“Faces and figures inhabit all my paintings and when I try to stray from this subject something I can’t resist always calls me back. In my work I hope to elicit a statement about being human that is familiar, and also seems impossible to say as clearly or completely in other mediums.  Many of my paintings exhibited in this show are specific people:  a writer, a weaver, a poet, a child soldier, etc. and I hope to have imparted some degree of a palpable and potent humanity in these paintings. The idea of restricting myself to a human subject and the discipline that presenting such a subject imposes on the composition is something I value. When possible, I seek to emphasize the geometric shapes formed by different part of the composition and bring out the abstract surface rhythms of the composition. Ultimately however, I’m striving for a balance between recording a human subject that is compelling and creating a paint surface on the canvas that engages and rewards the viewer.”

This year we are pleased to be including the portraiture work of Amelia Santiago. Santiago who lives in Astoria is not new to Imogen, some may recall her incredible felted sculpture of our canine friends. She balances her work as a fiber artist equally with her love of the painting process. After graduating from Pacific Northwest College of Art with a BFA in painting, Santiago traveled to Iceland where she became enamored with wool fiber, this led to a decade long career of creating 3-dimensional animal portraiture. Still, she never let the process of painting stray too far. About her work and processes she states:
I have been making art my entire life and I have always been drawn to the figure, both human and animal and often the two together. To me, painting a portrait is not only about the sitter but equally about the artist as well. I see myself in the images I make, and I think about the human condition. I think of our feelings about what is happening around us, our relationship to the other creatures we share this world with and our existence and effect on our environment. 
At the same time, I feel a portrait should be a work of art in itself. I love to push around paint, layer and build, sand and refine. I am enticed by realism but wild with color. I strive to create flow and depth and to think about light, shapes, and pattern. Most of all, when I paint portraits, I love that moment when the sitter comes alive, when the eyes begin to see things, I can’t see and don’t know and have feelings that are not mine.”  
We are excited to welcome back the work of Astoria based painter and tattoo artist Aaron Toledo. Toledo who relocated to Astoria in 1999 from Kansas City owns and operates Keepsake Tattoo, our neighbors here on 11th Street. His small scale and intimate oil paintings explore the relationship between people and the space they occupy, “zooming in on moments as if they are memories, exploiting the perceptions that energize these small captures of time.”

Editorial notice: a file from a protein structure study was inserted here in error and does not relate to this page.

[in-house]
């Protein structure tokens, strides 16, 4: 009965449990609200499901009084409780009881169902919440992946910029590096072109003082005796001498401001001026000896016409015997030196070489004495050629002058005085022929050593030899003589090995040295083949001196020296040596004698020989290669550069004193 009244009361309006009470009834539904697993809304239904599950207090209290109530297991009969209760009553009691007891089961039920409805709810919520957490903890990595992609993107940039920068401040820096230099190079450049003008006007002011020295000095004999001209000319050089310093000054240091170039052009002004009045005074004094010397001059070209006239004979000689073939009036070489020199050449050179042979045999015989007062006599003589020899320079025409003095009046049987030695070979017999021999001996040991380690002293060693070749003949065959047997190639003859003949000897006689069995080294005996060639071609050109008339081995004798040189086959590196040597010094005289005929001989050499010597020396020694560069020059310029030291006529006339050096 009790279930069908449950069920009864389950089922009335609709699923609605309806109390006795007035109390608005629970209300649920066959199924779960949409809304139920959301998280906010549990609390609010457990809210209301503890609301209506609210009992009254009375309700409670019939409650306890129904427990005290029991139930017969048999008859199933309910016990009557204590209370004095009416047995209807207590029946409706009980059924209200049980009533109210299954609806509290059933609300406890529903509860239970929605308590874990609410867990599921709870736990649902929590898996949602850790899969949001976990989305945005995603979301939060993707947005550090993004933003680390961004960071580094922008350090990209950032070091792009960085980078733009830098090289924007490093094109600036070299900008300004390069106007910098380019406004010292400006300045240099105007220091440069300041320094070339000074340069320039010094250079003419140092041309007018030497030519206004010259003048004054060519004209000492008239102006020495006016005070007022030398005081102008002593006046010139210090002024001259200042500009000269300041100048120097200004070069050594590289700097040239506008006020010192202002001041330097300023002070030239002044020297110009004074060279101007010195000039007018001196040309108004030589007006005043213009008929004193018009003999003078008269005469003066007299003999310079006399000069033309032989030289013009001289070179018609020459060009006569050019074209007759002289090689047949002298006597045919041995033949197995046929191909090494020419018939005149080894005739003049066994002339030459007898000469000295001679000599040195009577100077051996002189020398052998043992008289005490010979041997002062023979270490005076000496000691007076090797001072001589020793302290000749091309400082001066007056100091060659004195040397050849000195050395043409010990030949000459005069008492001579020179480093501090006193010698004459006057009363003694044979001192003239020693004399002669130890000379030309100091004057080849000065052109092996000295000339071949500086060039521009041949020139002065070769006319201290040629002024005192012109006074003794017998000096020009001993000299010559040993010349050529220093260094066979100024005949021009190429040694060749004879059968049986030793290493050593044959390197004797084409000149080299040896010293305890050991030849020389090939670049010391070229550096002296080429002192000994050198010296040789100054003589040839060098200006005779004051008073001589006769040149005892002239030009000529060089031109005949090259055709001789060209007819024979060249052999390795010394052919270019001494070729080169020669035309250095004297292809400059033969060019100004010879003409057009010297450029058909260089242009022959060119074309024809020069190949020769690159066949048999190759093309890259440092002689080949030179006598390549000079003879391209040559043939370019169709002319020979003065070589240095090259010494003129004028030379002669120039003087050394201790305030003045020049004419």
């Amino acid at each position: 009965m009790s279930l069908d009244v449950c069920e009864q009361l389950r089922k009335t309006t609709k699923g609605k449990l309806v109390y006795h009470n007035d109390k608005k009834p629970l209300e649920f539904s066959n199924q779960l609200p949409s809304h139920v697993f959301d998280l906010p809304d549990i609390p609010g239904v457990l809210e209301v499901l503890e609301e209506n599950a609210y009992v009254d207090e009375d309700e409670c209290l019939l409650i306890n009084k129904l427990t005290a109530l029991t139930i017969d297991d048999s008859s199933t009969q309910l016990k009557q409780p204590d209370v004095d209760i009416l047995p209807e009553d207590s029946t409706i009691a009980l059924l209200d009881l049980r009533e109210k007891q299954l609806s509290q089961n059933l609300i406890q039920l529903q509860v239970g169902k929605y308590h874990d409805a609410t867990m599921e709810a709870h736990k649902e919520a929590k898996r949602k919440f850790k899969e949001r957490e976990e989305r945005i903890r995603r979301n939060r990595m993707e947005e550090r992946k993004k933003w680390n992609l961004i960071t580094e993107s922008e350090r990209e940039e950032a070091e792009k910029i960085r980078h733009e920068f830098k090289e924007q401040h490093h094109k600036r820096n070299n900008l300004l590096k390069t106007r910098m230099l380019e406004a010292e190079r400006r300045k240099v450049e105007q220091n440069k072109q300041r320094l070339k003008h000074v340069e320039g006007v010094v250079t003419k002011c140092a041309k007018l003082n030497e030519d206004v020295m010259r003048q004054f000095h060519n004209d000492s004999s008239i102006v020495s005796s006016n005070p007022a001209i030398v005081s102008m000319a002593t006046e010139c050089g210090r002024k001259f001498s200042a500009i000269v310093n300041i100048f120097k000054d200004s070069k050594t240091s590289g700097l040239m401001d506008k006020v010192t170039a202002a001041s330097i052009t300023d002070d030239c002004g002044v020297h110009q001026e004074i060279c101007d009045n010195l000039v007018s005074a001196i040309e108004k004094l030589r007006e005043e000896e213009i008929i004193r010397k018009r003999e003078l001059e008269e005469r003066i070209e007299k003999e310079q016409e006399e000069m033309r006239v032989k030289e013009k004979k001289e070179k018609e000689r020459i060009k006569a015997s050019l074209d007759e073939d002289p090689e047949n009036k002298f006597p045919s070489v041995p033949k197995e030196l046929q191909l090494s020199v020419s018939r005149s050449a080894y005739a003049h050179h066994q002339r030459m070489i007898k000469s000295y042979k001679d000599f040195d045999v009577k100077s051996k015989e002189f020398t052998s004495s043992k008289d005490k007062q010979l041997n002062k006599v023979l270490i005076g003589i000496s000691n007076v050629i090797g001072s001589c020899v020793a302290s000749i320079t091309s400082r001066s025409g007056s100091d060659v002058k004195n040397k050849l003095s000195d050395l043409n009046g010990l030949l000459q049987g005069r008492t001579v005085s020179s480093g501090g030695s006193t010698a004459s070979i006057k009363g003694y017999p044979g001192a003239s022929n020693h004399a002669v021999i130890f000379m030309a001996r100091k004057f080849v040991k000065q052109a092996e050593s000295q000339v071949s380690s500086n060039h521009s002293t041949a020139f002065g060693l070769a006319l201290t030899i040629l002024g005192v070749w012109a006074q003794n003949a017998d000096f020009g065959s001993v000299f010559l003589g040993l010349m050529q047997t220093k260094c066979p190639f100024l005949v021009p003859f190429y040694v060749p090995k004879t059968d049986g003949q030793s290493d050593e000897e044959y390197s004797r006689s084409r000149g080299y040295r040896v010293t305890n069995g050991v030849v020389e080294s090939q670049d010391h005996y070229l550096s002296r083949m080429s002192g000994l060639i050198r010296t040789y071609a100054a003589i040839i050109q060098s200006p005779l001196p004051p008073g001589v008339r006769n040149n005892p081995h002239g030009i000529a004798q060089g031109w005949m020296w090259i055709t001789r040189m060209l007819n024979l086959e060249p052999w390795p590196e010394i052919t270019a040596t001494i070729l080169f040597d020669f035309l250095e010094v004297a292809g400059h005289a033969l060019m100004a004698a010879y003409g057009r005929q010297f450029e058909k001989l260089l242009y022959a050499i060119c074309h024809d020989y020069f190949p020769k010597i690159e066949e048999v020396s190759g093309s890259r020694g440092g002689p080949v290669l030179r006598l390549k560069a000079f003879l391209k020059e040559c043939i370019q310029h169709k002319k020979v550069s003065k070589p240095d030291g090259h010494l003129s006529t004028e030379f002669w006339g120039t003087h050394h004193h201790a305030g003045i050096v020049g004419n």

As a nonacademic artist his education and career in art has been far from traditional. About his paintings he states, “My work is inspired by the often overlooked and singularly unimportant candid moments, the spaces we live, our most boring days, the far reaches of the earth, bad storytelling and good mistakes.” With a muted palette and limited brushstroke, he brings moody and gestural imprint, or glimpses into people’s personal world, a direct look at reality of moment and fleeting honesty of contemplation.

All three artists share a commonality of commitment and dedication to the marginalized within their work. Each brings beauty, vulnerability and rawness, elements that live within all of us. The power of the individual shines bright through compassion for humanity. Facing you, we invite you to step inside. 

October 2021 Exhibit

October 2021 Exhibit
Ruth Shively
Gone Fishin’      The Art of Rest & Relaxation
October 9 – November 8
We are excited to host a solo exhibition for Portland artist Ruth Shively. Known for her distinct style of figurative work Shively shifts gears from her typical subject matter for this series but her strong and deliberate use of brush stroke stays primary to her work.  Gone Fishin’:  The Art of Rest & Relaxation opens during Astoria’s Second Saturday Artwalk, Saturday October 9th 12 – 8 pm. Shively will be present and available to answer questions about her work from 5 – 8 pm that evening. The exhibition will remain on view through November 8th.

Not new to Imogen, Shively has participated in our annual invitational portraiture exhibition, including her evocative and gestural portraits of mostly women. She is highly regarded for her use of broad, rich swathes of color defining composition through brushstroke. This element remains pinnacle to her work but within this series she introduces a narrative quality, bringing in a bit of storytelling. Her figurative work now merges carefully into the realm of abstraction. Beyond a shift in her painting style, Shively also considers the past year and a half and the challenges is has brought, with lockdown, travel restrictions, missed family celebrations, etc. it has also revealed many other possibilities. Through her paintings, Shively takes a look at what this slowed down time has brought. The consideration of what really matters in life. Within this series she focuses on the simple concept of slowing down to relax and unwind to recharge, most prominently looking to our relationship with water and shoreline and its place in the process.

A sense of ease and relaxation is prevalent to this new series, a ship moving across the horizon line, a group of young women picnicking perhaps lakeside and a young girl with her catch of the day are just a few examples of the idea of what the water’s edge brings. A sense of nostalgia is ever present, a quiet nod to the past and perhaps an easier time where worries were abated simply by going fishing. She blends these obscure memories of time well spent with friends and families into something meaningful that nurtures psyche, giving strength to move beyond what ever struggles life brings. Within her paintings, her figures always display a quiet ease of resilience and an innate sense of strength and beauty.